There isn’t much upward mobility within this career unless you gain more education, which can make it tedious for some.

If you enjoy working with people and have a desire to educate others on the importance of dental health, then you will be more satisfied in this career.

Earning degrees or certifications can also allow for promotions or raises that can raise satisfaction as well.

Average Salary: High

Average Salary

In the United States, the average Dental Hygienist can make around $77,000 a year.

However, when just beginning a career in this field, it is likely that you will make about $53,000 or less.

After many years of experience and further education, it’s possible to make over $100,000 in some areas as a Dental Hygienist.

Those who work in large populations like California or Washington D.C. will make more money, over $100,000 a year, than someone working in a smaller state.

For example, in Vermont, a Dental Hygienist makes $75,000 a year.

Depending on hands-on knowledge and the area in which you live, working as a Dental Hygienist can offer a great salary.

Job Growth Outlook: Medium

Job Growth Outlook

Starting your path toward becoming a Dental Hygienist is a smart idea, as this career will grow around 6 percent over the next decade.

This is about average for all careers in the dental field, due to the necessity for more oral care.

There has been increased popularity in oral health, which has caused an uptick in the demand for Dental Hygienists.

Many laws are being passed which will allow Dental Hygienists even more opportunities in the near future.

Working as a Dental Hygienist will be most satisfactory for those with further education and hands-on experience.

Education Duration: 1-2 Years

Education Duration

Most dental offices require at least an Associate’s degree in order to gain employment as a Dental Hygienist.

The average Associate’s degree program in dental hygiene can take around two years to finish.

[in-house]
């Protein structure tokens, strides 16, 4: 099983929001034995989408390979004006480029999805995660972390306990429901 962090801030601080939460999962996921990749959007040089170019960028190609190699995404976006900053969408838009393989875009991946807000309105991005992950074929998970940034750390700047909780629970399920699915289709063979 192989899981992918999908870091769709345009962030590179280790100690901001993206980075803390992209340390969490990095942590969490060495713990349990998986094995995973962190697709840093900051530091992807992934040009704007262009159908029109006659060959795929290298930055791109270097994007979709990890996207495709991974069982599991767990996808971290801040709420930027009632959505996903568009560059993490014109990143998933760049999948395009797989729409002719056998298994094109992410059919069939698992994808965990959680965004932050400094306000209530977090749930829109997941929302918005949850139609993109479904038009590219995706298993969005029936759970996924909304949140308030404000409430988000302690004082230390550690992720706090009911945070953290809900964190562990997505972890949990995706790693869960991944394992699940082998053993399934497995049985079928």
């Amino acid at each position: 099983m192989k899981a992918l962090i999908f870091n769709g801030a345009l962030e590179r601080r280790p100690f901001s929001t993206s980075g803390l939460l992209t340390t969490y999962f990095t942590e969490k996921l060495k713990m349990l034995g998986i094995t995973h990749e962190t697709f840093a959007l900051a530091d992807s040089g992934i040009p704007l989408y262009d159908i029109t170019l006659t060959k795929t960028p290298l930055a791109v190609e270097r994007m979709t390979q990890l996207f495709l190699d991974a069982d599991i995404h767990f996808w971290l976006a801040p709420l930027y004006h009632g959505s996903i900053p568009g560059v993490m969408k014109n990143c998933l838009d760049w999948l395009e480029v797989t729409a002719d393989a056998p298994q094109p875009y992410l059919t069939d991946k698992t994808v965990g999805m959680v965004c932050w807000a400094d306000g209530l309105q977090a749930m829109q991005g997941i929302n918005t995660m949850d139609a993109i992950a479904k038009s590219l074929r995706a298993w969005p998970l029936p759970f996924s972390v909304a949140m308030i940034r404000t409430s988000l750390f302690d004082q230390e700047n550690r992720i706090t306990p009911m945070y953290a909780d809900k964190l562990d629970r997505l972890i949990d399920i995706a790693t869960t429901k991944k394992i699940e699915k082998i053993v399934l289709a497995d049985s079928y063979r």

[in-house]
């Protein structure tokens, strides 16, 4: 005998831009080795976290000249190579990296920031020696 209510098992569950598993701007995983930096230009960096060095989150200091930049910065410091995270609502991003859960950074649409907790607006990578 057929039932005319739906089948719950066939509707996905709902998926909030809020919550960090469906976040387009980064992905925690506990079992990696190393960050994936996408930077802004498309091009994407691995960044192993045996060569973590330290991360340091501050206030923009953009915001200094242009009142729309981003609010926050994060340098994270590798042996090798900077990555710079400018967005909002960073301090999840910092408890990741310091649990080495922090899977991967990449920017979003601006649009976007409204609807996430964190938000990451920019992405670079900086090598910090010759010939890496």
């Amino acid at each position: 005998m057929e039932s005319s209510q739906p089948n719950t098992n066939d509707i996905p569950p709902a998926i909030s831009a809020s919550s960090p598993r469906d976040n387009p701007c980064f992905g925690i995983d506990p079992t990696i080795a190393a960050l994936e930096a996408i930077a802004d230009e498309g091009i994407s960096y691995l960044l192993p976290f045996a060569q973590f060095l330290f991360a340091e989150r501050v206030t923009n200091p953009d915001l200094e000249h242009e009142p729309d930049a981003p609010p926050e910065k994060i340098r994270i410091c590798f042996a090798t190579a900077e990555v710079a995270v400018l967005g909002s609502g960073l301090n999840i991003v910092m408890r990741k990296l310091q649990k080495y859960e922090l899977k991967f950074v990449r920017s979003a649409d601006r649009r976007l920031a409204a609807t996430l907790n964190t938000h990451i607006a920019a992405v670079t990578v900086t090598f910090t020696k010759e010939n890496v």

This will include any externships or clinical work that needs to be done throughout your education.

Gaining a Bachelor’s degree can be useful for a Dental Hygienist as well.

Depending on the school, this can take another 2-4 years.

It takes anywhere from 2-6 years to become a Dental Hygienist.

Personal Skills Needed

Personal Skills Needed

A Dental Hygienist must have good dexterity and be able to work with their hands for a long time.

That’s not the only ability that is required in this career.

Some of the skills that a Dental Hygienist should have include:

  • Communication skills
  • Attention to detail
  • Problem-solving skills
  • Ability to read data
  • Knowledge of medical tools
  • Knowledge of medical terms
  • Physical strength and stamina
  • Compassion for others
  • Empathy
  • X-ray skills
  • Positive attitude
  • Ability to work alone and with other
  • Diversity knowledge


Frequently Asked Questions

Q.

What is the average salary of a Dental Hygienist?

There are many ways to earn a great salary as a Dental Hygienist.

In fact, on average this career makes around $77,000 a year.

Having experience and education is a great way to earn more as a Dental Hygienist as well.

Those with hands-on knowledge of the dental industry will make close to $100,000 a year in some areas.

Dental Hygienists who work in states like California can expect larger salaries than someone working in Utah.

Utah boasts an average salary of $69,000 a year, while California claims $100,000 for its Dental Hygienists.

Q.

How long does it take to become a Dental Hygienist?

In order to have a great career as a Dental Hygienist, you are going to need to get an education.

Most Dental Hygienists earn an Associate’s degree, which takes around two years to complete.

This will include clinical work, lab work, and an internship.

For those with a desire for more education, they can earn a Bachelor’s degree.

This can take about four years to finish and can open many doors for aspiring Dental Hygienists.

Q.

What does a Dental Hygienist do?

A Dental Hygienist is someone who works closely with a dentist in order to make sure the patient’s teeth are healthy.

From exams to x-rays, a Dental Hygienist will look at all parts of your mouth.